Art! Diversity! Manifesto:
Does art bridge difference? Yes and no! Sometimes people who don’t understand feel excluded. But not all art has to be for everyone, though the instinct to make art is universal. Art can find a common thread and pull that thread or art can be the thread and is pulled. Sometimes art creates disturbance. Art offends. Art agitates. And yet, art is the vitamin for your soul and if you take vitamins everyday you are more healthy. It is impossible to live without art because every culture and every child makes art naturally. Art centers us in who we are. Use art for relief or release. Art is colorful, art is complex, art is simple, art is magical because you can see the same piece of art everyday and yet your understanding of it changes. Does that mean art changes or we change? Who knows! Art in itself is diverse, universal and personal. Art is dichotic and we made that word up because we are artists and that is what we do.
El Arte! La Diversidad, Un Manifiesto!
¿Crea una puente entre lo diferent el arte? Sí y no! A veces las personas que no lo entienden se sienten excluidos. Pero no todo el arte tiene que ser para todos, pero el instinto de hacer arte es universal. El arte puede encontrar un hilo común y tirar de ese hilo o el arte puede ser el hilo que se tira. A veces el arte crea perturbación. Ofende el arte. Agita el arte. Y, sin embargo, el arte es la vitamina para el alma y si usted toma vitaminas diarias, son más saludables. Es imposible vivir sin el arte, porque todas las culturas y todos los niños hacen arte naturalmente. El arte nos centra en quienes somos. Usa arte para el alivio o liberación. El arte es colorido, el arte es complejo, el arte es simple, el arte es mágico porque se puede ver la misma obra de arte todos los días y sin embargo, su comprensión de que es cambia. ¿Eso significa cambios en el arte o cambios en nosotros? ¡Quién sabe! El arte en sí es diversa, universal y personal. El arte es dichotico y creamos esa palabra porque somos artistas y eso es lo que hacemos.
-Written on August 21, 2013 by Carol, Phuoc, Jackie, Judy, Molly and Bob
Our bellies were full of tamales and salsa from Andales Taqueria and Mercado. We had broken into small groups, one group was creating a thought map about what the feeling of welcome looks and feels like. I was in the group that discussed what happens when we feel out of place, and our discussion came from deeply personal places. One insight our group came to is that the feeling of being out of place is often based on a series of assumptions. We assume people are judging us or we are assuming a lot about them. We don’t see our commonalities, when we feel out of place all we see are our differences.
This can be uncomfortable, vulnerable, scary, or cause us to isolate inside ourselves, our homes, or our separate lives. Our conversation was heavy. I gladly moved us on to what was next, which was to share two poems by two of my favorite poets whose work was inspired and written out of this sense of not belonging. Yet in their writing, they transcend this feeling to get to a place of deep wisdom and I dare to say, celebration.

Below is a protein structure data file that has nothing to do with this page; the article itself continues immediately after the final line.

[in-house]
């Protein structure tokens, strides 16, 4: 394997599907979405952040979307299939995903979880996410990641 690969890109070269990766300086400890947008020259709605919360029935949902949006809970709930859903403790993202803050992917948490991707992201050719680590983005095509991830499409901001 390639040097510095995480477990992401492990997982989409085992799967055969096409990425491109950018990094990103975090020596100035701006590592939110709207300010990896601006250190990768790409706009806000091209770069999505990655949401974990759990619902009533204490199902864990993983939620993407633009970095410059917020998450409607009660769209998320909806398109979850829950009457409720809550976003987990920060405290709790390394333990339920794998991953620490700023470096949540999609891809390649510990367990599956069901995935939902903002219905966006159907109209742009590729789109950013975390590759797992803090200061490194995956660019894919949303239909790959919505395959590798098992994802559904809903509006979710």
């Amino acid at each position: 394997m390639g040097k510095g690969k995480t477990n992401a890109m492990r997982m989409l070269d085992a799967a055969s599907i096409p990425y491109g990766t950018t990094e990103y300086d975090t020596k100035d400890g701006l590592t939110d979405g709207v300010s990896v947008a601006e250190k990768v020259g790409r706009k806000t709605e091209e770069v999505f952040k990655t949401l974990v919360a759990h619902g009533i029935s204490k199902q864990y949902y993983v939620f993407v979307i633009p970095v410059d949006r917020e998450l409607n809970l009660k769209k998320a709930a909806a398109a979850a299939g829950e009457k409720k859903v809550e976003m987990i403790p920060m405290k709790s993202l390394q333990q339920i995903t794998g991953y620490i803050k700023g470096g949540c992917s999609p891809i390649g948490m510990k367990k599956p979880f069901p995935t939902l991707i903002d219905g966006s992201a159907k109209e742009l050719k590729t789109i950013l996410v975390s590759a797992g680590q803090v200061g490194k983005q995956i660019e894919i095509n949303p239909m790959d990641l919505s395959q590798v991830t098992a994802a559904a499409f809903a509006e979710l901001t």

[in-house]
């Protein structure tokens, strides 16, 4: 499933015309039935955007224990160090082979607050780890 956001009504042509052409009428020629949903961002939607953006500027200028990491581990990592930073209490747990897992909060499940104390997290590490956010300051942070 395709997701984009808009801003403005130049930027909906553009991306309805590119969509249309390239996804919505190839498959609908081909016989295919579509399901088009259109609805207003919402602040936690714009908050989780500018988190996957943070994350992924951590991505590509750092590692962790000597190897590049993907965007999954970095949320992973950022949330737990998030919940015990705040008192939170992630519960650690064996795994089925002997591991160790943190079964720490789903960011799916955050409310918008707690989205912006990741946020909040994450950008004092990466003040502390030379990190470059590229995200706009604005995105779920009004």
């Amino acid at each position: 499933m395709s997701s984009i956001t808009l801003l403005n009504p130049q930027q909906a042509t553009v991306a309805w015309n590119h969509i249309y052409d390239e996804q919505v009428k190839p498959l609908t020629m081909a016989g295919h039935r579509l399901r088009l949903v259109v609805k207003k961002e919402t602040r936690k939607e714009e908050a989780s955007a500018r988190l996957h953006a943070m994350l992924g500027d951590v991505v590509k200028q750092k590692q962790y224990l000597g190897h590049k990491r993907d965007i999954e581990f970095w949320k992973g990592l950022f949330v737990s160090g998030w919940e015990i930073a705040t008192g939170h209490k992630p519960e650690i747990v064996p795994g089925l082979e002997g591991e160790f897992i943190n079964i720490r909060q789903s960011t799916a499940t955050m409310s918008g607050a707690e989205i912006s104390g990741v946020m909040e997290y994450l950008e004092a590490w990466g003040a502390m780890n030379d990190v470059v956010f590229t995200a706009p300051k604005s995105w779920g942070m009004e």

won’t you celebrate with me
won’t you celebrate with me
what i have shaped into
a kind of life? i had no model.
born in babylon
both nonwhite and woman
what did i see to be except myself?
i made it up
here on this bridge between
starshine and clay,
my one hand holding tight
my other hand; come celebrate
with me that everyday
something has tried to kill me
and has failed.
Tell a child she is composed of parts
(her Ojibway quarters, her half-German heart)
she’ll find the existence of harpies easy
to swallow. Storybook children never come close
to her mix, but manticores make great uncles,
Sphinx a cousin she’ll allow, centaurs better to love
than boys — the horse part, at least she can ride. With a bestiary for a family album she’s proud. Her heap of blankets, her garbage grin, prove
She’s descended of bears, her totem, it’s true. And that German witch with the candy roof,
that was her ancestor too. If swans can rain
white rape from heaven, then what is a girl to do?
Believe her Indian eyes, her sly French smile,
Her breast with its veins skim milk blue —
She is the myth that is true.
These poems encapsulate one of art’s superpowers, which is the ability for us to see the world from someone else’s perspective. When art gives us a backstage pass, we understand that behind all of the plurality of identities we wear there are common human experiences that we can all relate to. The magic of art is that even when it is personal, it is also universal.
The vision for Lyndale Gardens is that it’s a place where art helps us understand each other. We will create spaces for individuals or groups of artists to create new work and create spaces where art is shown. We believe creativity enables us to grow in our understanding not just of others, but also of ourselves. For our last activity of the night we ask each other what art does. We write down each other’s answers. Our Manifesto entitled Art! Diversity! emerges…
Molly Van Avery is the Artist Organizer with Springboard for the Arts at the Cornerstone Group’s Lyndale Garden site. If you want to meet with her to talk about ideas and needs you have as a Richfield or surrounding area artist, email her at firstname.lastname@example.org. Join us for the final conversation and free dinner next Wednesday August 28 from 6-7:30 at 6334 Lyndale Avenue. We will talk about funding opportunities for individual artists and arts groups in the state of Minnesota. Spanish translation available.